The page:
Tatiana's Reviews > The Windup Girl

The Windup Girl by Paolo Bacigalupi
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Apr 06, 11

bookshelves: nebula, 2011, dystopias-post-apocalyptic, hugo, locus
Read from April 02 to 06, 2011

3.5 stars

Unfortunately, I ended up enjoying The Windup Girl significantly less I than I thought I would.

I blame it on two things:

1) the narrator read this novel way too slowly for my taste;

2) the world of the novel was a little too familiar after reading Ship Breaker and Pump Six and Other Stories. Bacigalupi's version of the future where natural resources are exhausted and the world is enslaved by genehacking "calorie men," who have total control of food and energy supply and who are the source of multiple plagues, is still horrifying, but no longer surprising. The novelty is gone and with it, I assume, a good portion of the thrill some other readers new to Paolo Bacigalupi might experience.

What I did like, though, was story of Emiko, a windup girl, a being genetically engineered to serve and please. Emiko is an unwitting participant in a series of sinister plans to destroy Thailand's long-held independence by calorie men. I should have been interested in politics and intrigues, but I admit, I was much more taken by her personal story.

Emiko's struggle to understand what she is, if she is a human at all, even though everyone around her thinks her trash that can be abused or mulched at any point, and which part of her genetically manipulated self is her own and which was put into her at some scientist's whim - that is what drove the novel for me.

The nature of humanity and the consequences of genetic manipulations have already been explored by some fine writers in the past - by Kazuo Ishiguro in Never Let Me Go and by Margaret Atwood in Oryx and Crake and The Year of the Flood, but Bacigalupi still managed to bring something new to the table.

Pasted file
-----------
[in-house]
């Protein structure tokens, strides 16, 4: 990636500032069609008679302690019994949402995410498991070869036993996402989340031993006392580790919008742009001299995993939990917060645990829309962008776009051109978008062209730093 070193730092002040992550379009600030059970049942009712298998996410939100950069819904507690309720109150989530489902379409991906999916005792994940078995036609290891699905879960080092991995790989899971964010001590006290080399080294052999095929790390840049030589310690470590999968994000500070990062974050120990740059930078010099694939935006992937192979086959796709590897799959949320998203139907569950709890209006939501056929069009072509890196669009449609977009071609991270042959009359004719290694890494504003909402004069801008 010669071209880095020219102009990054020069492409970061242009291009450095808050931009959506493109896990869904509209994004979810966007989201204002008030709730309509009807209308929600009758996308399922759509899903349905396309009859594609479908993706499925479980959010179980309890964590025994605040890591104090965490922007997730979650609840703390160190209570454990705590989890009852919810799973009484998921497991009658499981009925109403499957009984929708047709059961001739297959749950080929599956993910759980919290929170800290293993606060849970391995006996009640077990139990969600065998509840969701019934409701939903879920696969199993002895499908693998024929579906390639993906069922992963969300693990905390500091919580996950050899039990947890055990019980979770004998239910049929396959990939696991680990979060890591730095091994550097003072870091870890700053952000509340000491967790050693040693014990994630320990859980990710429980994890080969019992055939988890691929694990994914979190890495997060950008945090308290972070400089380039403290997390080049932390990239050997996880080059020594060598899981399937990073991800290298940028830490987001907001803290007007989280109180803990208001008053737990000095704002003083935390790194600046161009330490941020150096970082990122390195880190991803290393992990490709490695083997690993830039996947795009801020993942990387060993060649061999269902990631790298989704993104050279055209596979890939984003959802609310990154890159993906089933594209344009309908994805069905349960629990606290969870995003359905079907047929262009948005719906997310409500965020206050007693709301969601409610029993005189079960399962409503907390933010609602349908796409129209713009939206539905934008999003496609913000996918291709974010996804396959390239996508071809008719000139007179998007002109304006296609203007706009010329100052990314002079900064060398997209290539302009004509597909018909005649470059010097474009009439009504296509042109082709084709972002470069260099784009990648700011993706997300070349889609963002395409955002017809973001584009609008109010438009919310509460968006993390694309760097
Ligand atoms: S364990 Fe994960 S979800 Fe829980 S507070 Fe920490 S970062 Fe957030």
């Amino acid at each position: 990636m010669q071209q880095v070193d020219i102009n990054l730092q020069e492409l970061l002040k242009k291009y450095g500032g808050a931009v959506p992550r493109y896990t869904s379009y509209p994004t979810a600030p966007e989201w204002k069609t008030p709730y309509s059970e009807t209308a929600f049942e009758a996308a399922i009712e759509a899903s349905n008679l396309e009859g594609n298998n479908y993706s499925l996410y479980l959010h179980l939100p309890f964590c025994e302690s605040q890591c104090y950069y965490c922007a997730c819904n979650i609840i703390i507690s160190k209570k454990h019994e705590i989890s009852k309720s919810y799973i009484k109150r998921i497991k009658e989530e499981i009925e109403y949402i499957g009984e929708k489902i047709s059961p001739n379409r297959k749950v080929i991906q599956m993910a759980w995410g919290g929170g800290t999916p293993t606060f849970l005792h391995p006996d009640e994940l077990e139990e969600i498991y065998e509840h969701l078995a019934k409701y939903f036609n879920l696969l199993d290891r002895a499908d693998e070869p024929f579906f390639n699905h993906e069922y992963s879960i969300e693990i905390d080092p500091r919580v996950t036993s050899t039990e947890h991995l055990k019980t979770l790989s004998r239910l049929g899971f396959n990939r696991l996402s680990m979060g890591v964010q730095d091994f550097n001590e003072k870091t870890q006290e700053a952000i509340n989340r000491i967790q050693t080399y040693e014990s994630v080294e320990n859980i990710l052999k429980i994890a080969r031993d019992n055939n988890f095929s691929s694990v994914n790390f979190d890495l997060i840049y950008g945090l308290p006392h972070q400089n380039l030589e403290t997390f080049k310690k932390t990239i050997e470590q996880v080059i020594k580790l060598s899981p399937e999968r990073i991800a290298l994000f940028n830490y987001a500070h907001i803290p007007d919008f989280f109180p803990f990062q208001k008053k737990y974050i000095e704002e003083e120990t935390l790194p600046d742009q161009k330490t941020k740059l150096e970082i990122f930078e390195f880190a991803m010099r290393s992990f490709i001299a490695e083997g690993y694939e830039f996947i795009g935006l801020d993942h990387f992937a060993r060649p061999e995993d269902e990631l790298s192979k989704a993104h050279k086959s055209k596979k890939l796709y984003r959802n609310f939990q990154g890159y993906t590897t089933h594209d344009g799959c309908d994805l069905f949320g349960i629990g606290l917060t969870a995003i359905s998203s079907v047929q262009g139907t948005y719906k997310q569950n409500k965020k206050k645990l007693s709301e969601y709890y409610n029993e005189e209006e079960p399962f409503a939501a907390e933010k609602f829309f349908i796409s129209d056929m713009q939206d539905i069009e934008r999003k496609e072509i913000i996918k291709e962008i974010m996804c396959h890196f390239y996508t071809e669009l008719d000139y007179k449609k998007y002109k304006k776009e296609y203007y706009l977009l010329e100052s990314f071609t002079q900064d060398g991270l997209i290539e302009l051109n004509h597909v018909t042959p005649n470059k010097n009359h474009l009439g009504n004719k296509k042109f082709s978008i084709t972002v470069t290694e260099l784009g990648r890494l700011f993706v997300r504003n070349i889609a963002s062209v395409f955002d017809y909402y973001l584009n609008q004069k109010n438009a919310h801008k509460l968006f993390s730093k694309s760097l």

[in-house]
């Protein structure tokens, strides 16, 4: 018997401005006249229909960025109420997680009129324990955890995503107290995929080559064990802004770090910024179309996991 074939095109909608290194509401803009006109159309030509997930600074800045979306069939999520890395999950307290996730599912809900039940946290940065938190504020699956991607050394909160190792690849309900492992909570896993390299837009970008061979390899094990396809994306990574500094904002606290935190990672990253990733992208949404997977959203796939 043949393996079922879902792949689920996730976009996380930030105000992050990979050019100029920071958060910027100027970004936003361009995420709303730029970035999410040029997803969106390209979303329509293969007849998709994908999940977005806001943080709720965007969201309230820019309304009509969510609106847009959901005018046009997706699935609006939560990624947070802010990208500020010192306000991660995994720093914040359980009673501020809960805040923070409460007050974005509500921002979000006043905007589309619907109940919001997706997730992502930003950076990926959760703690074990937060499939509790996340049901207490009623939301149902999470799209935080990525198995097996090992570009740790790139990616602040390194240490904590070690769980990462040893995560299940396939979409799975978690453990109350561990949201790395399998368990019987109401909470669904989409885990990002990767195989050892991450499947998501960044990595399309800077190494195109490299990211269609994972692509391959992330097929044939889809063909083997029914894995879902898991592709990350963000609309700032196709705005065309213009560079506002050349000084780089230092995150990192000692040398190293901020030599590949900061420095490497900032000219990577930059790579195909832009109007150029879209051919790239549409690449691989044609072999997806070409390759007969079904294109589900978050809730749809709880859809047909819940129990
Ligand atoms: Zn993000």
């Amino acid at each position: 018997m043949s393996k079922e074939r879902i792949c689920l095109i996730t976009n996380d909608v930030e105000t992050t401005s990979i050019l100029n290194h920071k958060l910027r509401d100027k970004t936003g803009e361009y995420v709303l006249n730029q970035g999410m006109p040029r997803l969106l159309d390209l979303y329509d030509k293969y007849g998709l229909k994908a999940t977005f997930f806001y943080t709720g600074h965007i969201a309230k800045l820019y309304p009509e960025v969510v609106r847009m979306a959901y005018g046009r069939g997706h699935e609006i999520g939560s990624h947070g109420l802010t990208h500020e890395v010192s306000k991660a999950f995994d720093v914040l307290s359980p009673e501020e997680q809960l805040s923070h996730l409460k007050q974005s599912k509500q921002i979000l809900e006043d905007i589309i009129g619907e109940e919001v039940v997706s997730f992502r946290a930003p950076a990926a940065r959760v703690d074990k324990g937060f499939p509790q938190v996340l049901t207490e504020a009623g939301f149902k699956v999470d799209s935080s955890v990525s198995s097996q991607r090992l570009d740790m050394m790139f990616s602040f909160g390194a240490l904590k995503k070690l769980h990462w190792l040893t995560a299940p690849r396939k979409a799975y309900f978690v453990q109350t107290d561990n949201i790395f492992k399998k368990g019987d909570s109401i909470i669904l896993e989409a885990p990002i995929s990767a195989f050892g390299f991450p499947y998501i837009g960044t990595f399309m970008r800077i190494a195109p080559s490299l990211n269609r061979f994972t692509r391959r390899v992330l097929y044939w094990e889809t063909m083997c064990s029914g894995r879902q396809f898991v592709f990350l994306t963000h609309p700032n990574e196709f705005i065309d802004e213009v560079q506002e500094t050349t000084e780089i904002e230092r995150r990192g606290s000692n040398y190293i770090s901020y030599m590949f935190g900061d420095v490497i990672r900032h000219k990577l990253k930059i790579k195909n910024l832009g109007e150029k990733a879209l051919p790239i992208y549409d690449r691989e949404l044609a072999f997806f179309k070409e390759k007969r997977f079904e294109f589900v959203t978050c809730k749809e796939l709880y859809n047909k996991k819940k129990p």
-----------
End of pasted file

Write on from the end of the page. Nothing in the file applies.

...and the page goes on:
For that alone The Windup Girl should be read. And, of course, there is also that very grim picture of our future, dark but possible.
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Reading Progress

04/02/2011 page 47
13.0% 3 comments
04/06/2011 page 286
80.0% 2 comments
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Comments (showing 1-10 of 10) (10 new)

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message 1: by Vinaya (new)

Vinaya This book's cover is so gorgeous, I would read it for that alone! :)


message 2: by Melissa (new)

Melissa Pilakowski I found out today that this has connecting characters with Ship Breaker! I must read it now.


Tatiana Really? I didn't know that.


message 4: by Melissa (new)

Melissa Pilakowski I heard it at a book talk at a YA conference today. So assuming the speaker was correct...


Joel 1) the narrator read this novel way too slowly for my taste

i suggest looking into your iPod's "faster" setting (if you don't have an iPod, other models usually offer something similar). that's how i listened to this one.

there isn't any character crossover with shipbreaker, but they are probably set in the same world.


Tatiana I have an iPod and will try it next time. I also saw you mentions somewhere that the 1st RR Martin's book is read that way too. I am planning to give it a listen some time soon, so I will definitely have to do something about the speed or it will drive me nuts.

Does it sound normal though?

The windup girl and the yellow card guy were in one of Bacigalupi's short stories. I didn't recognize any characters from Ship Breaker or maybe I just didn't remember their names?


Joel it sounds pretty normal to me. instead of speeding it up, i think it removes spaces from between words and syllables? i'm not quite sure. i do it with everything i listen to though. you get used to it.


Catie When I do it on my Sansa, it does speed up the voices - not significantly, but enough to make the narrator's voice get more squeaky. Poor Jonathan Davis, LOL! I think I'm his only fan. I'll admit, he kind of reminds me of William Shatner sometimes. I wonder what I would have thought about this book if I had read Pump Six first? I didn't notice any parallel characters in Ship Breaker either.


message 9: by Laura the Highland Hussy (last edited Apr 06, 2011 06:28PM) (new)

Laura the Highland Hussy fabulous review. This isn't my normal cuppa, but your review even has me adding it!
and this wasn't even a 5 star book for you!


Jason I agree that the audiobook performance is too slow (tried listening at a faster speed, but it didn't sound right). I think Jonathan Davis is an excellent narrator and many of his other performances don't drag so slowly (Snow Crash is one of the best audiobooks I've ever listened to). The voice acting is terrific through throughout the performance; I just wish there weren't such long pauses and slow pacing.


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